“And I will pour on the house of David and on the inhabitants of Jerusalem the Spirit of grace and supplication; then they will look on Me whom they pierced. Yes, they will mourn for Him as one mourns for his only son, and grieve for Him as one grieves for a firstborn. In that day there shall be a great mourning in Jerusalem, like the mourning at Hadad Rimmon in the plain of Megiddo. And the land shall mourn, every family by itself: the family of the house of David by itself, and their wives by themselves; the family of the house of Nathan by itself, and their wives by themselves; the family of the house of Levi by itself, and their wives by themselves; the family of Shimei by itself, and their wives by themselves; all the families that remain, every family by itself, and their wives by themselves.” (Zechariah 12:10-14)

God showed Zechariah that the time of spiritual renewal and the revelation of “him whom they have pierced” will take place family by family and household by household. Never in the history of Israel was a there a time when Passover was celebrated in such a manner like today, household by household. The Talmud asks the intriguing question for whom do they “mourn as for his only begotten son”? The Sages answer in the tractate Sanhedrin that it was on behalf of ‘Mosiach ben Yoseph’ who was killed.

Jewish tradition distinguishes between Mosiach ben David, the kingly Messiah who will rule like David over His people, and Mosiach ben Yoseph – the suffering Messiah who is to be killed to place the kingly Messiah on the throne.

Christian tradition also views Joseph as the greatest foreshadow of Jesus Christ in the book of Genesis. Sold by his brethren (and intended to be killed), he became a lifesaver and redeemer among the Gentiles. All the world came to Egypt to buy bread from Joseph (Genesis 41:57). And just as all the nations came to buy bread, his own brothers, the other sons of Jacob, arrived as well to seek his favor. Yet they did not recognize their brother, as he looked, talked and behaved like an Egyptian, a foreigner. After hiding his identity from his brethren for some time, the moment came when Joseph could not hold back anymore and he finally revealed his identity to his brethren (Genesis 45:1ff). But before he did so, he did something interesting: “he cried out, ‘Make everyone go out from me!’ So no one stood with him while Joseph made himself known to his brothers.” (Genesis 45:1)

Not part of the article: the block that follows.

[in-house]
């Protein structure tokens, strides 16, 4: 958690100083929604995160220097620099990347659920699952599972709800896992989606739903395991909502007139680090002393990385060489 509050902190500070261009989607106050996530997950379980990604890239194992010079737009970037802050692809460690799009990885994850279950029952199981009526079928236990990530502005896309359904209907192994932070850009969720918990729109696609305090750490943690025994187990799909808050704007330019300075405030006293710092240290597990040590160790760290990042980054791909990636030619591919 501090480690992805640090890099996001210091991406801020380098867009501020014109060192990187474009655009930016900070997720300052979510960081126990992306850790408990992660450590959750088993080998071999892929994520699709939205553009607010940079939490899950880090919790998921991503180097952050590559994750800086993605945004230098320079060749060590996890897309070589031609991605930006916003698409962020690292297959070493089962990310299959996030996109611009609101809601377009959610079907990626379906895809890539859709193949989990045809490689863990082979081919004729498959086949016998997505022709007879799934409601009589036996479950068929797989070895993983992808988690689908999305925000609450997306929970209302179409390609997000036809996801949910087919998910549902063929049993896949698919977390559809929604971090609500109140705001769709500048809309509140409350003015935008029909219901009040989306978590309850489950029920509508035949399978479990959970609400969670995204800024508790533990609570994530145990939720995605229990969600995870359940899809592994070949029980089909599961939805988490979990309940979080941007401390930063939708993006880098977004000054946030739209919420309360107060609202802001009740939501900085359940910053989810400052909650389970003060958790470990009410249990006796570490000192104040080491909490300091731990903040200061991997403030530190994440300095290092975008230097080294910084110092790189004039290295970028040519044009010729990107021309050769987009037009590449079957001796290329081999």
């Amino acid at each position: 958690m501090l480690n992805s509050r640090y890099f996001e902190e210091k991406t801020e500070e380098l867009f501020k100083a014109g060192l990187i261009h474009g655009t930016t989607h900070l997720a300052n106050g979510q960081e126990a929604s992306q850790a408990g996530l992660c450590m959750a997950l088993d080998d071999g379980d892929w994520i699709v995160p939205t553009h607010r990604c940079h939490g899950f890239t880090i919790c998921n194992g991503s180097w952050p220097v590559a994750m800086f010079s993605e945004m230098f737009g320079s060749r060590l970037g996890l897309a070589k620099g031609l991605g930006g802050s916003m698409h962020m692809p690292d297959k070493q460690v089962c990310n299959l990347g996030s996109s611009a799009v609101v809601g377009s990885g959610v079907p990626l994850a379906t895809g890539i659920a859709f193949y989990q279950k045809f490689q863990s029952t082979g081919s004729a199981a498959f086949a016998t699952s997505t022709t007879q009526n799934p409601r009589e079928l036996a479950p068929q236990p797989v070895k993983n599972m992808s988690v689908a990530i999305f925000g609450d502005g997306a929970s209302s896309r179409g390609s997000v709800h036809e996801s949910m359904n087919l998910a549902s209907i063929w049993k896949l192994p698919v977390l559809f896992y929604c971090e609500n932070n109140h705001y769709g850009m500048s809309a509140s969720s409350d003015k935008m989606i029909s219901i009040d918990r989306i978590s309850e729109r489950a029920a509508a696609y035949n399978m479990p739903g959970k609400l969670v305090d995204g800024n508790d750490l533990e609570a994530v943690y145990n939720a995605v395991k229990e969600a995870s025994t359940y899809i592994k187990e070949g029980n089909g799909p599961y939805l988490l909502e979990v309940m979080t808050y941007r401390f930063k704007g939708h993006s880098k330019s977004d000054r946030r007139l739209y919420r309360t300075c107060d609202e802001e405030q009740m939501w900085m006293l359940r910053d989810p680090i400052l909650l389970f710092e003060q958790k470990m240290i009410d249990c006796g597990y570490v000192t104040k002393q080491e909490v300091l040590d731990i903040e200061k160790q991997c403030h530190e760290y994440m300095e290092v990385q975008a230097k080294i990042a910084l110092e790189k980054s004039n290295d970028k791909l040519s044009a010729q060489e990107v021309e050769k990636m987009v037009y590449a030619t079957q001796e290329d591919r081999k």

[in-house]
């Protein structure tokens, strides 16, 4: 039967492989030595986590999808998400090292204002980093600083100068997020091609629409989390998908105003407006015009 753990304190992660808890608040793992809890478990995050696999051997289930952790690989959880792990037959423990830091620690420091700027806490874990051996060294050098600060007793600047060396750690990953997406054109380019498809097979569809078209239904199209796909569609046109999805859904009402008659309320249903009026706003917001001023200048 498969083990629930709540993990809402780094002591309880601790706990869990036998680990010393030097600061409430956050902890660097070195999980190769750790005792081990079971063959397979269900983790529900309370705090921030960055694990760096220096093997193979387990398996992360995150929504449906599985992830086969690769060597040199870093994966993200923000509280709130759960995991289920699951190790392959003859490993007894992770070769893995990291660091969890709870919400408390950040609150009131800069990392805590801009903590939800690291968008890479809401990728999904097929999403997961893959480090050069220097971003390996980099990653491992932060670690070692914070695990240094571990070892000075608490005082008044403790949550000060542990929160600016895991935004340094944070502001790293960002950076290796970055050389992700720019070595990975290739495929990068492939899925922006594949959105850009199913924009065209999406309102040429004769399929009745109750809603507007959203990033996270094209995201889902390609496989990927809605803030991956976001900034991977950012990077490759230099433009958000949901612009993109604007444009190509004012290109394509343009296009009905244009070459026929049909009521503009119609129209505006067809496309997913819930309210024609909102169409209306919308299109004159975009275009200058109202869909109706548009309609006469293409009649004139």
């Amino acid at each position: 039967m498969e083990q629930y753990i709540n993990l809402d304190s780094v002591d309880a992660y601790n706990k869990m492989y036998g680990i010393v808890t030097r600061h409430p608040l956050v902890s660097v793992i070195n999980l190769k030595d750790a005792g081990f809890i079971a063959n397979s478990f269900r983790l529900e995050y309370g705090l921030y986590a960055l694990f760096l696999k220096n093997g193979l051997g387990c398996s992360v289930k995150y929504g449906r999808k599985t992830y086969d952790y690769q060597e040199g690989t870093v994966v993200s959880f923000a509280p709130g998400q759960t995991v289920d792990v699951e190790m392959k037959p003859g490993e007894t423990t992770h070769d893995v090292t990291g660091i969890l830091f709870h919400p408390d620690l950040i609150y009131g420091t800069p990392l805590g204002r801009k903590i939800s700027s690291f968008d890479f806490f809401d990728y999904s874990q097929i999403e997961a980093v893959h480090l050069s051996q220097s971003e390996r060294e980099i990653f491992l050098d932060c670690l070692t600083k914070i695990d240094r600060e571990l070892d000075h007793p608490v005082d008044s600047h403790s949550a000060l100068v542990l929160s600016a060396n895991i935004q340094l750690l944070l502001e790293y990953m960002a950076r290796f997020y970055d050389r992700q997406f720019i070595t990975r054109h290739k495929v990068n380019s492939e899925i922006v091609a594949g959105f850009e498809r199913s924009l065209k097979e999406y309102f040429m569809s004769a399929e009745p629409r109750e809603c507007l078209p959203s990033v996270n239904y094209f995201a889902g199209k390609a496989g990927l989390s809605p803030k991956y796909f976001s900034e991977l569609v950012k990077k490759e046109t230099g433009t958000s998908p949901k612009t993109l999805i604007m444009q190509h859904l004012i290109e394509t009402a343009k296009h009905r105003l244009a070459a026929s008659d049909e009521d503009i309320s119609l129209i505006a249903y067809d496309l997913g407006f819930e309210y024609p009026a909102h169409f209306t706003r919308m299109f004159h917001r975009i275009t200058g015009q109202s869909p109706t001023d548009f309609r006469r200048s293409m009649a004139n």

Early in March, Israel began closing down its borders and ports of entry to foreigners, with only Israeli citizens and full-time residents allowed in. No one else was allowed entry and every visitor already here had to leave. In a similar way, the revelation of Joseph to his brothers was a personal, intimate affair within the family, with no Gentiles present.

I never could have imagined how both Zechariah 12: 14 and Genesis 45:1 could possibly be fulfilled. Is this the season of the fulfillment of these prophecies? I do not know. But it is surely an unprecedented dress rehearsal of that glorious future day. What amazing times we are living in!

In closing, I ask you to pray for Israel in these days as never before. This is an unusual Passover and we are praying and believing that God will do mighty and unusual things in our midst, as in days of old.

Also, in whatever part of the world you read this, remember that Jesus is the lamb for your and my household. No matter how big your family problems might be, Jesus is more than able to help. Maybe you have given up hope for close family members that are not following the Lord. Jesus is the lamb for your house. Make a bold statement today and declare like Joshua did: “As for me and my house, we will serve the Lord.” May the Lord bless and answer you as you do so!